My all-in-ones recently stopped fitting my son properly, which caused me to look for another type of diaper.
For my trial, Kissaluvs sent me a diaper and some organic wash cloths. After seeing how soft they were, I went out and bought a few more diapers so that I could properly see if they were a good fit for our family.
Kissaluvs come in 2 styles – fitted and contoured. The ones we are trying are the fitted diaper with a cover.
Even after washing the diaper a few times, I was surprised at how soft it stayed.
The cotton fleece is created by special mechanical and heat processes applied to top-notch terry. The deep pile Sherpa finish is thicker and nicer than most cotton fleeces, with no piling!
One of the things I like about this diaper is it’s ability to conform to any baby’s size. The snaps make it easy for the parents of a tiny baby keep the diaper tight or for it to fit a bit loose on larger babies.
This is big for us because many diapers don’t fit my tiny son.
Once on my son, the diaper wasn’t overly bulky, even with the cover on it. We didn’t experience any leaking and the diaper held it’s own during nap times, which tends to be a big pee time.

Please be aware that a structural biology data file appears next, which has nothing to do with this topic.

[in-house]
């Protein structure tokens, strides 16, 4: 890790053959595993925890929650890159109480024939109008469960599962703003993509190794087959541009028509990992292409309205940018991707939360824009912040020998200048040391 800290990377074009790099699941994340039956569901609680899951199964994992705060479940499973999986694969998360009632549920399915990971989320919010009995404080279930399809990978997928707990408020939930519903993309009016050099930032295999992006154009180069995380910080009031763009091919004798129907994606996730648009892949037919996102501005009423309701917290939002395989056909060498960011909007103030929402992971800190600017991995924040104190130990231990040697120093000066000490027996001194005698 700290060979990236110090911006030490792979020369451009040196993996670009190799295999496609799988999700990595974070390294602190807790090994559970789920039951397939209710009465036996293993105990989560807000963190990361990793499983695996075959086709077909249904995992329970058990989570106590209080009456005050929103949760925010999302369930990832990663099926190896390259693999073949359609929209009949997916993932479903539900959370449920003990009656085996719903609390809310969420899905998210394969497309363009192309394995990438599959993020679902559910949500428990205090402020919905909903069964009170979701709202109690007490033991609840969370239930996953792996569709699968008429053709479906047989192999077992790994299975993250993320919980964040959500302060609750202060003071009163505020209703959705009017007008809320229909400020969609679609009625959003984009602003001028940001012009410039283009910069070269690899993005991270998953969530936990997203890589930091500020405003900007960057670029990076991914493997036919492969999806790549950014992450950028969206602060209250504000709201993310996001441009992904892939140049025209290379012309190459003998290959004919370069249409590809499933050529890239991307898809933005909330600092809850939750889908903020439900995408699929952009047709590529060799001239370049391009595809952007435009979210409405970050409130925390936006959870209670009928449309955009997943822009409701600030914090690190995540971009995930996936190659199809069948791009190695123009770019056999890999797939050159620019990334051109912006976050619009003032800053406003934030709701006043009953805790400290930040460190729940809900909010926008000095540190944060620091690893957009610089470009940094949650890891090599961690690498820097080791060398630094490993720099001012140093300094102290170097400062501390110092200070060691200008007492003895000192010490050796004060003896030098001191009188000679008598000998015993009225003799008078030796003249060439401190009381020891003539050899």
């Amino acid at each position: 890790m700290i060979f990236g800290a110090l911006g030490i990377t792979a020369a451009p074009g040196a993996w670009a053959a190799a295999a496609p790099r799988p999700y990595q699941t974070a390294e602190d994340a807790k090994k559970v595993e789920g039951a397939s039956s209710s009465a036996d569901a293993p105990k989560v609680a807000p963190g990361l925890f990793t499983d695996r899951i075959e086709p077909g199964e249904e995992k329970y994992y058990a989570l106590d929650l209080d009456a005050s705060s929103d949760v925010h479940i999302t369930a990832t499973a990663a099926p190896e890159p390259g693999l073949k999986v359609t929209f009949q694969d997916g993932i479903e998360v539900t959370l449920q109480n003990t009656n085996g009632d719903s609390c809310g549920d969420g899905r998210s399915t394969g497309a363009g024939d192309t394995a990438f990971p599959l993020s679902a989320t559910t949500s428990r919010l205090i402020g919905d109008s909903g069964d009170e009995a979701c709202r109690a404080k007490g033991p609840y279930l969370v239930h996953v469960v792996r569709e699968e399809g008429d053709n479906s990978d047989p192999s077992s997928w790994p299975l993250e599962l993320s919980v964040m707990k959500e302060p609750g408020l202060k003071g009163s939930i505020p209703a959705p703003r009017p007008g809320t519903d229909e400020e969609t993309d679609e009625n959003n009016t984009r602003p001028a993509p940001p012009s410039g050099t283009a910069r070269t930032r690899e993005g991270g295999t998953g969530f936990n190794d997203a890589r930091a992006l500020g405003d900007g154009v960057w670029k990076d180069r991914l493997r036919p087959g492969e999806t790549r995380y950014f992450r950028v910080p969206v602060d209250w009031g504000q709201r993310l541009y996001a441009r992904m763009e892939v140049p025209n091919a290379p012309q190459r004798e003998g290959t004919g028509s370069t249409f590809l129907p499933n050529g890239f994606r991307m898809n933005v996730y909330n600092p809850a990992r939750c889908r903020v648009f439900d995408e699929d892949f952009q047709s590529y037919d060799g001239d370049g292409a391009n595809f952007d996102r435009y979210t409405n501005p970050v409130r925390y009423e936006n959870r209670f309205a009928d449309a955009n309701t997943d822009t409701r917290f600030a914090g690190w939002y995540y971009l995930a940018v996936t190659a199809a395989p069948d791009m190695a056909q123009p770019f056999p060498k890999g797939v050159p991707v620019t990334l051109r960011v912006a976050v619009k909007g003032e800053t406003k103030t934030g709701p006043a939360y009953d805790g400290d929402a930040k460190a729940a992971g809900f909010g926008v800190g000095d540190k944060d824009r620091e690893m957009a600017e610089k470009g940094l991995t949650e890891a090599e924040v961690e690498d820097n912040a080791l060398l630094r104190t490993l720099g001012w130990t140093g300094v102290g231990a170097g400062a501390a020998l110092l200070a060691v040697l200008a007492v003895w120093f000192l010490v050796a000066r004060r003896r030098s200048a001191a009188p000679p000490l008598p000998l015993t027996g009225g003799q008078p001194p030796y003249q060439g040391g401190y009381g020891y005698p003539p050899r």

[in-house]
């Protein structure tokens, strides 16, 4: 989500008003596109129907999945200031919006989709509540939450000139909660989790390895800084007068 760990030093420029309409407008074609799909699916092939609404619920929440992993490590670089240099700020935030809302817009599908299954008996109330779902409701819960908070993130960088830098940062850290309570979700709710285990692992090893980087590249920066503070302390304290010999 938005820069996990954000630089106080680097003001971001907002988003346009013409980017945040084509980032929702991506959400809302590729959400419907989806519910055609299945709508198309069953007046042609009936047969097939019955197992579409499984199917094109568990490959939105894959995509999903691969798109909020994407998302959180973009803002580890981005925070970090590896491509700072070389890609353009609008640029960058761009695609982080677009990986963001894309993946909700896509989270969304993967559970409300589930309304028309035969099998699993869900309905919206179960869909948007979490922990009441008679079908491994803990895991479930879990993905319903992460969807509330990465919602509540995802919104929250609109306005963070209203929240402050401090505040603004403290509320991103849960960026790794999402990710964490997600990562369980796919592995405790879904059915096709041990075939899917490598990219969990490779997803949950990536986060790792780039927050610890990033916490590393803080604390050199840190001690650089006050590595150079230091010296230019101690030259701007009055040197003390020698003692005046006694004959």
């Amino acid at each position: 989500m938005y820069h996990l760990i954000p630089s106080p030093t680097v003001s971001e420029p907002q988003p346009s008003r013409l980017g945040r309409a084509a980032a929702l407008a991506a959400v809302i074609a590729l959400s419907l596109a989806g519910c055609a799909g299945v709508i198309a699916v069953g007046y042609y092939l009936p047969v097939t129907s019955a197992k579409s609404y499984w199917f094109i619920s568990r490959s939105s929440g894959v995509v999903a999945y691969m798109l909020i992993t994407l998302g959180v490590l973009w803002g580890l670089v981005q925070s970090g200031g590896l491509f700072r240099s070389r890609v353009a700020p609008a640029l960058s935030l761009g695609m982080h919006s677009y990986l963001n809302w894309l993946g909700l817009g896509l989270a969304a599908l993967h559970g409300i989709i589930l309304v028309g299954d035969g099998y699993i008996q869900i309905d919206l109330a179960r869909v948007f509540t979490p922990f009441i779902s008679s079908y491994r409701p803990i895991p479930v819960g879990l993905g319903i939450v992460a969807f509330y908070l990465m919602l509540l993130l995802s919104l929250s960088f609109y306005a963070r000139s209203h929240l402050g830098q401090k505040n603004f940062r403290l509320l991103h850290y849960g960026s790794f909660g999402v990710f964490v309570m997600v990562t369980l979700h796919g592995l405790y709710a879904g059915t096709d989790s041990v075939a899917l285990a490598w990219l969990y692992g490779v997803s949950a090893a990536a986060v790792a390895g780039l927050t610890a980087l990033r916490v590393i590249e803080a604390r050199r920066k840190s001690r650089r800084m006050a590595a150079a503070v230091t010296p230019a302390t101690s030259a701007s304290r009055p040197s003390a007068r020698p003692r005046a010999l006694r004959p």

The poop factor: The one thing I hate about cloth diaper is poop. They always stick, don’t come out or stain. I have found that cleaning poop off of Kissaluvs not too bad. The fabric holds it but it doesn’t seem to get smooshed in – unless he sits down for a long period of time before I notice what he’s been up to.
The unbleached cotton fleece the diaper is made of helps reduce the appearance of stains and the fitted elastic area around the legs keeps anything from leaking out.
The key to not having any leaks is to use a good cover. We are currently using a Bummis cover over our cloth diapers.
The fitted Kissaluv cloth diapers are reasonably priced at $11.50/ea. for unbleached and $12.50/ea. for coloured(pictured)
Cloth Diaper tips:
- You should never use fabric softener’s, bleach or diaper cream when using cloth diapers
- They should always be washed in hot water
- The diaper that works for you may be different than the one that works for your child. Try a few brands before you commit to one type of diaper.
- Some retailers will tell you that you need 24 diapers in order to stay fully stocked, I think that 12 is sufficient.